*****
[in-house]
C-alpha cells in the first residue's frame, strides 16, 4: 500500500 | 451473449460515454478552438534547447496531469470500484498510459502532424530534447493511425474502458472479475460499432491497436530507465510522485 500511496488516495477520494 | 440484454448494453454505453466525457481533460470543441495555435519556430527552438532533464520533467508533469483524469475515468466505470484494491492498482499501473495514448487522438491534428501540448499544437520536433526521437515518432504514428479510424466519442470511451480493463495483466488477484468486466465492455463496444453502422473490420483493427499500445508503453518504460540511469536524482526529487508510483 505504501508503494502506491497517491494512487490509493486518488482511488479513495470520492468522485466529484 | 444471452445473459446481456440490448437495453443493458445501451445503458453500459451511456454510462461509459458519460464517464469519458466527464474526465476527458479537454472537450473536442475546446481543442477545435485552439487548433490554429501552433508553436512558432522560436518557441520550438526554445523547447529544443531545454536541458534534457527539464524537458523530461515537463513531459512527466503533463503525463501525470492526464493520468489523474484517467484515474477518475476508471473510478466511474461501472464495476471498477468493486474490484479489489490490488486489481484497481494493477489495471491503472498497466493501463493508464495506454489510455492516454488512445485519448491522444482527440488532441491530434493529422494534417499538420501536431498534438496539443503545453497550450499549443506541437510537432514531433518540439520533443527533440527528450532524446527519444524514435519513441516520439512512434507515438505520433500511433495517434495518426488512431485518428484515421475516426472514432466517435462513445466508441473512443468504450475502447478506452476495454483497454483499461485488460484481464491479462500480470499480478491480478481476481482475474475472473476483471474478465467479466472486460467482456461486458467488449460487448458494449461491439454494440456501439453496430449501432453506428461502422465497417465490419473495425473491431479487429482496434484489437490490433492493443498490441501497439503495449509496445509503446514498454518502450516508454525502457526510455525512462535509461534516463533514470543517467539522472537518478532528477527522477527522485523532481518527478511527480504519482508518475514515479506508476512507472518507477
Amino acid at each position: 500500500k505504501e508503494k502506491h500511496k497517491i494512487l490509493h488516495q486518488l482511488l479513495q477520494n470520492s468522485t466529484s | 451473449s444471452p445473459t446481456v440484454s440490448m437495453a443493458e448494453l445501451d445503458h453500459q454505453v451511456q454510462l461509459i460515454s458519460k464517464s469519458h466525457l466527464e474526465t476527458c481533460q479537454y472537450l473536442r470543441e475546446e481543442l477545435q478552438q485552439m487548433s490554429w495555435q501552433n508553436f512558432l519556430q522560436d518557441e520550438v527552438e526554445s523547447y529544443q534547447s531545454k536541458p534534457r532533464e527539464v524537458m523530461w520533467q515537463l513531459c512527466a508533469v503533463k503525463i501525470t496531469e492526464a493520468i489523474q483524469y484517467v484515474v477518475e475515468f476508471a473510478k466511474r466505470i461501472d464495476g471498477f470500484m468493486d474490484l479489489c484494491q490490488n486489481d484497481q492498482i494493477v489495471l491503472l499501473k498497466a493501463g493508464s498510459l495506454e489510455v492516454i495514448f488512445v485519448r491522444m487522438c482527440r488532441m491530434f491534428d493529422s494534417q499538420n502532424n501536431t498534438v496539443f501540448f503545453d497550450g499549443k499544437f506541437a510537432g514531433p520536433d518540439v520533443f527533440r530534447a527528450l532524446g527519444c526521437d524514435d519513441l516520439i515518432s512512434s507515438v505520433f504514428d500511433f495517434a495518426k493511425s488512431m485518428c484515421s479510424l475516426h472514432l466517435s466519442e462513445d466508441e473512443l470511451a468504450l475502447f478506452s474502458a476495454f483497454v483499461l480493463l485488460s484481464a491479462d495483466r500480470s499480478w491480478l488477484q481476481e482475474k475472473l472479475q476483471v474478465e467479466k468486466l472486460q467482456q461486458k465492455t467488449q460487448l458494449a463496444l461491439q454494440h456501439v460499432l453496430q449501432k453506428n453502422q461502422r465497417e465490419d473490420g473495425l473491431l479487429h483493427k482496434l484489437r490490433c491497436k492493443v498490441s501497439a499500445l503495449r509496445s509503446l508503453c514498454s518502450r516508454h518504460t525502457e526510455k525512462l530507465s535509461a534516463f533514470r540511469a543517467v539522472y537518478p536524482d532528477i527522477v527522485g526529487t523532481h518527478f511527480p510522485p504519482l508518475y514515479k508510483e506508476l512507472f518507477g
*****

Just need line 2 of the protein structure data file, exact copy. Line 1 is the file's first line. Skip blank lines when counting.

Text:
C-alpha cells in the first residue's frame, strides 16, 4: 500500500 | 451473449460515454478552438534547447496531469470500484498510459502532424530534447493511425474502458472479475460499432491497436530507465510522485 500511496488516495477520494 | 440484454448494453454505453466525457481533460470543441495555435519556430527552438532533464520533467508533469483524469475515468466505470484494491492498482499501473495514448487522438491534428501540448499544437520536433526521437515518432504514428479510424466519442470511451480493463495483466488477484468486466465492455463496444453502422473490420483493427499500445508503453518504460540511469536524482526529487508510483 505504501508503494502506491497517491494512487490509493486518488482511488479513495470520492468522485466529484 | 444471452445473459446481456440490448437495453443493458445501451445503458453500459451511456454510462461509459458519460464517464469519458466527464474526465476527458479537454472537450473536442475546446481543442477545435485552439487548433490554429501552433508553436512558432522560436518557441520550438526554445523547447529544443531545454536541458534534457527539464524537458523530461515537463513531459512527466503533463503525463501525470492526464493520468489523474484517467484515474477518475476508471473510478466511474461501472464495476471498477468493486474490484479489489490490488486489481484497481494493477489495471491503472498497466493501463493508464495506454489510455492516454488512445485519448491522444482527440488532441491530434493529422494534417499538420501536431498534438496539443503545453497550450499549443506541437510537432514531433518540439520533443527533440527528450532524446527519444524514435519513441516520439512512434507515438505520433500511433495517434495518426488512431485518428484515421475516426472514432466517435462513445466508441473512443468504450475502447478506452476495454483497454483499461485488460484481464491479462500480470499480478491480478481476481482475474475472473476483471474478465467479466472486460467482456461486458467488449460487448458494449461491439454494440456501439453496430449501432453506428461502422465497417465490419473495425473491431479487429482496434484489437490490433492493443498490441501497439503495449509496445509503446514498454518502450516508454525502457526510455525512462535509461534516463533514470543517467539522472537518478532528477527522477527522485523532481518527478511527480504519482508518475514515479506508476512507472518507477